I think we have now arrived at a point where we have gathered quite a lot of views from among Commission members and also through discussions in the LegCo in the last two months. This will be helpful to us in formulating our ideas for the next round of public consultation. By the fourth quarter of this year, we will decide as soon as possible as to when we launch the next round of public consultation for 2012 electoral methods.
Reporter: Regarding the timetable. Coming back to the need to introduce legislation, what is the latest decision on the public consultation – will it be two, four or six months? What do you have in mind?
Secretary for Constitutional and Mainland Affairs: We will decide towards the end of this year, within the fourth quarter of this year, as to when we should launch the next round of public consultation. I believe that for the third-term HKSAR Government, we have ample time to deal with the electoral methods for 2012. We have spent the first year of our term of office to deal with the universal suffrage timetable. We have also spent the last few months in this first year to begin a process of prospective looking forward as to the possible options for consideration. I believe that at the latest by 2010, we should have firm proposals put to the LegCo for consideration as to the electoral methods for 2012 for returning the CE and for forming the LegCo. That will enable us to deal with possible amendments to Annexes I and II of the Basic Law to be followed by local legislation. So, we have up to two years between now and then to deal with public consultation.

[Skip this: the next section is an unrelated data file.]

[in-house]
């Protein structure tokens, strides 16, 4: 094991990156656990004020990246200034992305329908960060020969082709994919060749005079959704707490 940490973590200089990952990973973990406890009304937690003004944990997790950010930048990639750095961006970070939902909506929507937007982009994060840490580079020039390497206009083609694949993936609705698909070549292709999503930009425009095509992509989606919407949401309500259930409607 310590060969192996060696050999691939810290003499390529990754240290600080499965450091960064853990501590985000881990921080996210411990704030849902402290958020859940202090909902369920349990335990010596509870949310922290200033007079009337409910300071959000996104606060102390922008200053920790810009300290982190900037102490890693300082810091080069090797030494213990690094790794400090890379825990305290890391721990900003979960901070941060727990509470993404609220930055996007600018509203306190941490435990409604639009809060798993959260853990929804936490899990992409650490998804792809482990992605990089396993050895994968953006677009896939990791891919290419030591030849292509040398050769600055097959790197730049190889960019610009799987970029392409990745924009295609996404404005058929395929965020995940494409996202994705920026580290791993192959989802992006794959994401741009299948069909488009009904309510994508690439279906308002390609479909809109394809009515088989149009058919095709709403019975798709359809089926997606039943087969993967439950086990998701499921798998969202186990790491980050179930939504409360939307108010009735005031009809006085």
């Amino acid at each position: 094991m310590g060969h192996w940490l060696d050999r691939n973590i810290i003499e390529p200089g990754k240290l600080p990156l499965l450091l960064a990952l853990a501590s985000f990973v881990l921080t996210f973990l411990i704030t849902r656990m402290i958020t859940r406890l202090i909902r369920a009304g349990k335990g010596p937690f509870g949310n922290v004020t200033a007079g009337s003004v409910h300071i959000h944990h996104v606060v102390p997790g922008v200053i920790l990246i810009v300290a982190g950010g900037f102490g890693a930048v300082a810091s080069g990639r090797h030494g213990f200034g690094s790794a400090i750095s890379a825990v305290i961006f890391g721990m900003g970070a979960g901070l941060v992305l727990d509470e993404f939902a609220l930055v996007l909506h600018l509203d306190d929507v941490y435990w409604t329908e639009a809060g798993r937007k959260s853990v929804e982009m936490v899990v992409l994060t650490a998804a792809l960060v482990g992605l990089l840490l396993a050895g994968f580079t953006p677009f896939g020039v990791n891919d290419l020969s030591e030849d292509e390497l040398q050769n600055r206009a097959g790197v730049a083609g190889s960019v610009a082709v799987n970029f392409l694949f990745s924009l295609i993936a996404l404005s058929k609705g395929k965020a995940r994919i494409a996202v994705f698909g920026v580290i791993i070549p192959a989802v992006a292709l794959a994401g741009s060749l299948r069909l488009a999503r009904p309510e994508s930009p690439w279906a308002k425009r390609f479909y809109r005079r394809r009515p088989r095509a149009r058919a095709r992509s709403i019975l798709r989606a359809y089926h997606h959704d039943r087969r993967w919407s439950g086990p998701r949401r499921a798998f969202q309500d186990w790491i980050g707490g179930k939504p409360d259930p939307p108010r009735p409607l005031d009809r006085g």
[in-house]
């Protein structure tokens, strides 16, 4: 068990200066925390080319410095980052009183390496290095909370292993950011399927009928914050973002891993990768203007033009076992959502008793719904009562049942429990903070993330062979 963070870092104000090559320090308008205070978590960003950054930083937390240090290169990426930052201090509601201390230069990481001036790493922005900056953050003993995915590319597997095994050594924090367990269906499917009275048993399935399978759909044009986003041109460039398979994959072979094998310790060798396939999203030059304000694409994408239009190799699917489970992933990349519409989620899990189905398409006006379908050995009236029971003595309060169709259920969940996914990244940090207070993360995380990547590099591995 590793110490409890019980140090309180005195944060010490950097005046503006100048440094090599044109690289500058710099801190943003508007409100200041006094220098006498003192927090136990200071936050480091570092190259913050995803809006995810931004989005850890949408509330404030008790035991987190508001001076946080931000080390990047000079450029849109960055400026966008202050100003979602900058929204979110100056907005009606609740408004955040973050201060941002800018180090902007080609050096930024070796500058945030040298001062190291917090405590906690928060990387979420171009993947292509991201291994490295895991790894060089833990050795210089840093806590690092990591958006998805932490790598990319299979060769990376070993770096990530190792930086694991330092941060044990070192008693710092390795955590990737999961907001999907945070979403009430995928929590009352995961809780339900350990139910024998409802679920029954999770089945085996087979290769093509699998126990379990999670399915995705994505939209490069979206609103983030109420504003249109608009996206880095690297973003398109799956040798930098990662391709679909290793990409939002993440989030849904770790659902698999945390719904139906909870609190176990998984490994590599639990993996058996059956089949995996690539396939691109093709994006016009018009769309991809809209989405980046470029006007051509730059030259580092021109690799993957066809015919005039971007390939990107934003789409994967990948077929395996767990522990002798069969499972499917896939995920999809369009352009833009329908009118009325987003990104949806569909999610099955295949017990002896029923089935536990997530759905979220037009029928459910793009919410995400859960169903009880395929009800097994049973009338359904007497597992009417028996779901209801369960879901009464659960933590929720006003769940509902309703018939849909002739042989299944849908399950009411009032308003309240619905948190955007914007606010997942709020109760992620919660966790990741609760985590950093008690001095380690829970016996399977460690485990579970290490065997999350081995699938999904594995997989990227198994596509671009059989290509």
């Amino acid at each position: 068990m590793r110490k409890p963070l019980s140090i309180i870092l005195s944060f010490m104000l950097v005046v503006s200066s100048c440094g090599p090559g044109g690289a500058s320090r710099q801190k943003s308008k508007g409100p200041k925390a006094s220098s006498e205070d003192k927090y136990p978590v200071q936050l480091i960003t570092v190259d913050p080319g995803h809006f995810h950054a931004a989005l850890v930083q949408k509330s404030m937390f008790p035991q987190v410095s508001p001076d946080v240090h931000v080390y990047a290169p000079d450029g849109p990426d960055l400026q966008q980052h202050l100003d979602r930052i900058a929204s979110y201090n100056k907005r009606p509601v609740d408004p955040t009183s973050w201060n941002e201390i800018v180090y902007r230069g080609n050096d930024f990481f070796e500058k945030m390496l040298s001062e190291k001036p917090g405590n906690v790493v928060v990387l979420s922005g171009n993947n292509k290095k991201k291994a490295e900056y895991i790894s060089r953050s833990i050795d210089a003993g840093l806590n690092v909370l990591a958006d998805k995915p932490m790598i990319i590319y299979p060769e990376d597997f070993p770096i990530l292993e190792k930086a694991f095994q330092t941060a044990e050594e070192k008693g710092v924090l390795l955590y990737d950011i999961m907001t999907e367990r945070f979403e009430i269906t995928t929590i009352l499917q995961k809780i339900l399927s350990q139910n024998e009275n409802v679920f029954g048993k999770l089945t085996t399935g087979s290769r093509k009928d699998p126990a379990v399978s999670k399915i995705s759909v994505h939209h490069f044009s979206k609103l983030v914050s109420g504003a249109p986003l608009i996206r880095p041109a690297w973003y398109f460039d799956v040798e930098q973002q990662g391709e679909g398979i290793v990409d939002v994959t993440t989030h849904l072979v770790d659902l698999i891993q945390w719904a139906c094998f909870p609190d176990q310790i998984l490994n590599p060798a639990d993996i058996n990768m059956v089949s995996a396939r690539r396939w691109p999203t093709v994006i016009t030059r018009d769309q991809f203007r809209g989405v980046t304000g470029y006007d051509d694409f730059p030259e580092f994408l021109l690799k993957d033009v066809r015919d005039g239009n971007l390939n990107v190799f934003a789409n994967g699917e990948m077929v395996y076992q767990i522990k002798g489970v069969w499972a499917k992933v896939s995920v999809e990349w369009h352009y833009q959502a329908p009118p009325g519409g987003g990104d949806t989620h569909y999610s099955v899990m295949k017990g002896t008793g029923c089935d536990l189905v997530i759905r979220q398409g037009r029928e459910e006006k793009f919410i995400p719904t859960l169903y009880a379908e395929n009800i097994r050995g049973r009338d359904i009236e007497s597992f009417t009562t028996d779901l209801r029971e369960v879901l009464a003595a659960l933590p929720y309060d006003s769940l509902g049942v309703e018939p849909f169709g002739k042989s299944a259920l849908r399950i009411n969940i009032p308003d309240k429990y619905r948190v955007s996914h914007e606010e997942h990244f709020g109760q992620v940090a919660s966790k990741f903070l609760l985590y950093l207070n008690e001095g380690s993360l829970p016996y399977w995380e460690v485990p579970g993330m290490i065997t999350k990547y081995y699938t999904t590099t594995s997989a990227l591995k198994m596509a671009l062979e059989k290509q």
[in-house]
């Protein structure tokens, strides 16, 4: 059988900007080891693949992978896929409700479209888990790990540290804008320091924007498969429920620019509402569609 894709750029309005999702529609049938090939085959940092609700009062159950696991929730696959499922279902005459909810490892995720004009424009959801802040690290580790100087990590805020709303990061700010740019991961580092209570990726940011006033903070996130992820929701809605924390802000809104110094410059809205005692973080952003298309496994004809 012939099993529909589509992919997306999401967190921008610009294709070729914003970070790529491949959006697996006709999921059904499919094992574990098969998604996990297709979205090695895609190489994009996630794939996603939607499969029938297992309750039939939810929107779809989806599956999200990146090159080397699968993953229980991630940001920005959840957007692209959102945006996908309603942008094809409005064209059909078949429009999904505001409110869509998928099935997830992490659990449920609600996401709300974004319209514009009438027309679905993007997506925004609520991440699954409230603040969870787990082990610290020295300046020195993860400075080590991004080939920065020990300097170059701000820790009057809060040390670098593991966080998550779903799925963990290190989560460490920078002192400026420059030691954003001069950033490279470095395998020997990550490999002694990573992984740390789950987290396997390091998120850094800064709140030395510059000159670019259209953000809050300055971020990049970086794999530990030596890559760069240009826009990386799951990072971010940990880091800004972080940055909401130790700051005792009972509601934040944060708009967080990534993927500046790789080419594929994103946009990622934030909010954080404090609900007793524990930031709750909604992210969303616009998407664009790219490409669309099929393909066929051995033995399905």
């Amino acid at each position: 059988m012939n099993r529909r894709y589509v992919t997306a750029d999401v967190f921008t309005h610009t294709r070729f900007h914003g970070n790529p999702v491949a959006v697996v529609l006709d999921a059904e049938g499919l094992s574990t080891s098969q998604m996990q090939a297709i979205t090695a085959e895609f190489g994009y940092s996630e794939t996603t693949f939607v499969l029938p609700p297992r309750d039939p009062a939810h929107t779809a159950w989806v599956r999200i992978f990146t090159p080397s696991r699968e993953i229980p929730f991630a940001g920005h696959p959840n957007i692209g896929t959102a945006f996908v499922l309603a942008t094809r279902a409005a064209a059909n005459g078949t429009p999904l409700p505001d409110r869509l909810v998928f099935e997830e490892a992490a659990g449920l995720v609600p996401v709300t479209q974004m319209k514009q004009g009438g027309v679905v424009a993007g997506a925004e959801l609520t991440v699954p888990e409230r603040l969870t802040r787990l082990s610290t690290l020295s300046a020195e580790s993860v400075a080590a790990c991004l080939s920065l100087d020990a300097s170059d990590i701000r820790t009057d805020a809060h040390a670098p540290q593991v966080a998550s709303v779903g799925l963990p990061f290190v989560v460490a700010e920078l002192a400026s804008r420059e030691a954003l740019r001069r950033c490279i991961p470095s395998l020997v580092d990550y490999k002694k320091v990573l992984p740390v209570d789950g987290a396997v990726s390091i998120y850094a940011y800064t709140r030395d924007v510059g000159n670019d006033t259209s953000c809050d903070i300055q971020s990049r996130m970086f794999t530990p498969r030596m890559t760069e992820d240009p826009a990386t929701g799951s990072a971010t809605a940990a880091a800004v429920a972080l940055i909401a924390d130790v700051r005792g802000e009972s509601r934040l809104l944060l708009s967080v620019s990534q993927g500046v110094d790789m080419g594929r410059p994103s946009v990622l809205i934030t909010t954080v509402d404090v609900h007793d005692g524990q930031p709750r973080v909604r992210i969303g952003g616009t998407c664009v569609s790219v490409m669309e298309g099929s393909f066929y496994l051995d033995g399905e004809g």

Reporter: Composition of the Election Committee. If it increases in size, will it increases that spread equally among all four sectors in terms of the seats? That’s one. The other is the degree or percentage – if you increase the size of the EC, you are making a higher threshold in terms of members?
Secretary for Constitutional and Mainland Affairs: For the discussion today, most members who expressed a view on nomination threshold agreed that we should maintain that threshold at one-eighth. As for the size of the Election Committee for 2012 and the composition of the four sectors, no decision has been made. That is precisely a question which we need to address during the next round of public consultation.
Reporter: Will the next consultation be in the form of a white paper? Will the proposals you refer to the legislature be in the form of legislation?